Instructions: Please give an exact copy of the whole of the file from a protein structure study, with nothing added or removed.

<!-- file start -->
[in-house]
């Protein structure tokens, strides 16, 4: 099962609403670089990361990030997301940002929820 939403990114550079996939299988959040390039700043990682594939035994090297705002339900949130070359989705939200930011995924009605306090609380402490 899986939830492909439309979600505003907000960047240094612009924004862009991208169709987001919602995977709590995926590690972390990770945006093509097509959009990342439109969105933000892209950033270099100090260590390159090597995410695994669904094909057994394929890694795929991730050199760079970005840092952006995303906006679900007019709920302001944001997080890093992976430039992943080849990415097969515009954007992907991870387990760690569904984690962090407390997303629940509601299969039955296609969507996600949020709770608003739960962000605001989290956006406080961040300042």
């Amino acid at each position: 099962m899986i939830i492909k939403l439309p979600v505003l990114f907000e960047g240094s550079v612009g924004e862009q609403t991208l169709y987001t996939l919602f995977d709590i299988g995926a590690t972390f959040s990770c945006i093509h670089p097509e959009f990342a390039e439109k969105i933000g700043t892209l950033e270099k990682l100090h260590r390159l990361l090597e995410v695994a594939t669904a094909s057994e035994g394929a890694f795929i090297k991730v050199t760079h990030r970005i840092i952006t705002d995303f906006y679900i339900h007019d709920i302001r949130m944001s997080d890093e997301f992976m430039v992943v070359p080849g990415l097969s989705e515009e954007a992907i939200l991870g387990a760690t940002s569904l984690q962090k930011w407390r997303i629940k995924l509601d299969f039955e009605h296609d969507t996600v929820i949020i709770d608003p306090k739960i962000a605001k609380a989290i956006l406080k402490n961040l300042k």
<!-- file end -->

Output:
[in-house]
């Protein structure tokens, strides 16, 4: 099962609403670089990361990030997301940002929820 939403990114550079996939299988959040390039700043990682594939035994090297705002339900949130070359989705939200930011995924009605306090609380402490 899986939830492909439309979600505003907000960047240094612009924004862009991208169709987001919602995977709590995926590690972390990770945006093509097509959009990342439109969105933000892209950033270099100090260590390159090597995410695994669904094909057994394929890694795929991730050199760079970005840092952006995303906006679900007019709920302001944001997080890093992976430039992943080849990415097969515009954007992907991870387990760690569904984690962090407390997303629940509601299969039955296609969507996600949020709770608003739960962000605001989290956006406080961040300042």
């Amino acid at each position: 099962m899986i939830i492909k939403l439309p979600v505003l990114f907000e960047g240094s550079v612009g924004e862009q609403t991208l169709y987001t996939l919602f995977d709590i299988g995926a590690t972390f959040s990770c945006i093509h670089p097509e959009f990342a390039e439109k969105i933000g700043t892209l950033e270099k990682l100090h260590r390159l990361l090597e995410v695994a594939t669904a094909s057994e035994g394929a890694f795929i090297k991730v050199t760079h990030r970005i840092i952006t705002d995303f906006y679900i339900h007019d709920i302001r949130m944001s997080d890093e997301f992976m430039v992943v070359p080849g990415l097969s989705e515009e954007a992907i939200l991870g387990a760690t940002s569904l984690q962090k930011w407390r997303i629940k995924l509601d299969f039955e009605h296609d969507t996600v929820i949020i709770d608003p306090k739960i962000a605001k609380a989290i956006l406080k402490n961040l300042k």